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For several months, sniffing familiar items such as garlic, oranges, and mint twice a day is recommended
Researchers are calling for people struggling to regain their sense of smell after falling ill with Covid-19 to undergo "smell training" rather than being treated with steroids.
This is a months-long process that involves inhaling various odors to retrain the brain to recognize distinct smells.
Smell training, according to a panel of worldwide specialists, is inexpensive and simple.
It also has no potential negative effects, unlike steroids.
A coronavirus infection is characterized by a loss of smell, as well as a fever and a prolonged cough.
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After the disease has passed, most people’s sense of smell returns pretty fast.
But, one out of every five people say they’re still having problems eight weeks after becoming unwell.
Doctors have given a course of medications known as corticosteroids, which reduce inflammation in the body and are currently used to treat asthma and other illnesses.
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But, Prof Carl Philpott of the University of East Anglia’s Norwich Medical School, who was part of the team examining the present indication, said there was no evidence that corticosteroids would help with scent loss.
&;And because they have well-known possible harmful side effects, we advise against using them as a treatment for post-viral scent loss,&; he added.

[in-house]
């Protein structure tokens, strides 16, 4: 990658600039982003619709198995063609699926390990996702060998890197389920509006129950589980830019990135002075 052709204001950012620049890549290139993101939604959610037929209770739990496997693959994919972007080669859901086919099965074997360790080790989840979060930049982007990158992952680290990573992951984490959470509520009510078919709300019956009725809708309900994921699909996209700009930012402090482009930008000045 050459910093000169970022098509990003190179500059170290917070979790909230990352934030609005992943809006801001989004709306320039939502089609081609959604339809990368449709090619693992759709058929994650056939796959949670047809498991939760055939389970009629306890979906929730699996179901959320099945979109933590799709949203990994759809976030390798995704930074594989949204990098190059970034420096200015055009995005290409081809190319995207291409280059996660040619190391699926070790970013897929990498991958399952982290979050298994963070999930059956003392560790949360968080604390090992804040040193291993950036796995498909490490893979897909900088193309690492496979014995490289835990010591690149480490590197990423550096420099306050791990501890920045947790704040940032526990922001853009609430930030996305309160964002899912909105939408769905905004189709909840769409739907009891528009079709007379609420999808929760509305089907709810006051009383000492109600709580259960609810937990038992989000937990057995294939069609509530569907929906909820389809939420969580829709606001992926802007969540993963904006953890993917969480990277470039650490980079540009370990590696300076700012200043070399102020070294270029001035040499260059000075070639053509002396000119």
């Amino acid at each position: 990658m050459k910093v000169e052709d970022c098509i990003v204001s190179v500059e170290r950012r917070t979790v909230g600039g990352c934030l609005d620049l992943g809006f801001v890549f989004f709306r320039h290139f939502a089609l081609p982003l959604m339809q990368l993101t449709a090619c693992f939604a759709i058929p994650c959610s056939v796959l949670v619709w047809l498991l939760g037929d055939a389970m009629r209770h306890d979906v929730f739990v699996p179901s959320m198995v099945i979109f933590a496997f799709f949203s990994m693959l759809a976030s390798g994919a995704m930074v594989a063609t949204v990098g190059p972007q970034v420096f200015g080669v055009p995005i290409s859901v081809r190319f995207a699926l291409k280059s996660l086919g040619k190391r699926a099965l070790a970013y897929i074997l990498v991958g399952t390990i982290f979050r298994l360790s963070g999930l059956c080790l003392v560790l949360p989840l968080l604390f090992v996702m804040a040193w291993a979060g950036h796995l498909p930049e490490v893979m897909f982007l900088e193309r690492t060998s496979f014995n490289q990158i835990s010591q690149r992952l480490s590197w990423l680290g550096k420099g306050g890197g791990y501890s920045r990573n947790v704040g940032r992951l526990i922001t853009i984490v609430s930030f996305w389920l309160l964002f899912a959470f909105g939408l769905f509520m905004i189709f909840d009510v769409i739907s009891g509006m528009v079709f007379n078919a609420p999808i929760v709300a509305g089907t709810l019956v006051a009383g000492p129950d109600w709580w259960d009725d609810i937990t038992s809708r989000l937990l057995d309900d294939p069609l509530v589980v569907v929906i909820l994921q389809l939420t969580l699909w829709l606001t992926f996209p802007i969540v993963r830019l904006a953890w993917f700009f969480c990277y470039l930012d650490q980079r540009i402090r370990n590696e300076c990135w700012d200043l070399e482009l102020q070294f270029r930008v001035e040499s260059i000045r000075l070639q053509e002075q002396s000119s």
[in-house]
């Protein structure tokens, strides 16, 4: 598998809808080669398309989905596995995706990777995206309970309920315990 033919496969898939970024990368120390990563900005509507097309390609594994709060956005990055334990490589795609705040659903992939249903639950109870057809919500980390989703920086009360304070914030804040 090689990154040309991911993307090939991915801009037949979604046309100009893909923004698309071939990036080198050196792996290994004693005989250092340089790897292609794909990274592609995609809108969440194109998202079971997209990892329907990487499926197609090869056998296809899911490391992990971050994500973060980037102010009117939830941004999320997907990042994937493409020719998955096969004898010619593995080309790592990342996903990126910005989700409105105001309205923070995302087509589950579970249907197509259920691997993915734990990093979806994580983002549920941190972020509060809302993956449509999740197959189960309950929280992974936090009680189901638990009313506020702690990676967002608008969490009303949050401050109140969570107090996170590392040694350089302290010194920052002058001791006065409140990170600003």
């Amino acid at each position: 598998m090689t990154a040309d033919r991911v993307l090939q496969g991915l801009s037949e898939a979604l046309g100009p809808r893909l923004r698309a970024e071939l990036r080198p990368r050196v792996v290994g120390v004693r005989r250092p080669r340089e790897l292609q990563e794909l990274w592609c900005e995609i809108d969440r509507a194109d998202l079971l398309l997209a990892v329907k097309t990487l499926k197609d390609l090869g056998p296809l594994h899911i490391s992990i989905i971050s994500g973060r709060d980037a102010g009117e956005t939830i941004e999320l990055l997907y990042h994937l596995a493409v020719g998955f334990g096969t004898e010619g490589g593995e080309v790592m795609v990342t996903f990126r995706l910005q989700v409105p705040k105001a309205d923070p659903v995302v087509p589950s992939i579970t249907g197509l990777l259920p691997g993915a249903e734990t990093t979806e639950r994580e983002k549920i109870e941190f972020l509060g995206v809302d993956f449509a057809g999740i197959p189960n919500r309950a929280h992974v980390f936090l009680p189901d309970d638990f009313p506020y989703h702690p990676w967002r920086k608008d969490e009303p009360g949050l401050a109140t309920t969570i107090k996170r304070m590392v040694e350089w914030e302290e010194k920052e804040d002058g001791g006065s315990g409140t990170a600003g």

Fluid retention, elevated blood pressure, and mood changes and behavior issues are among side effects of steroids.
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Instead, in a paper published in the journal International Forum of Allergy & Rhinology, the researchers suggest "smell training".
This entails sniffing four objects with distinct, clearly recognized, and familiar smells twice a day for several months – for example, oranges, mint, garlic, or coffee.
According to Prof Philpott, 90% of people regain their sense of smell after six months, according to study.
If it doesn’t come back, he claims that "smell training" can help retrain the brain’s smell pathways to recognize distinct odors.
"It tries to aid recovery based on neuroplasticity, which is the brain’s ability to reorganize itself in response to a change or injury," he explained.
Issues that are related
- Pandemic of the Coronavirus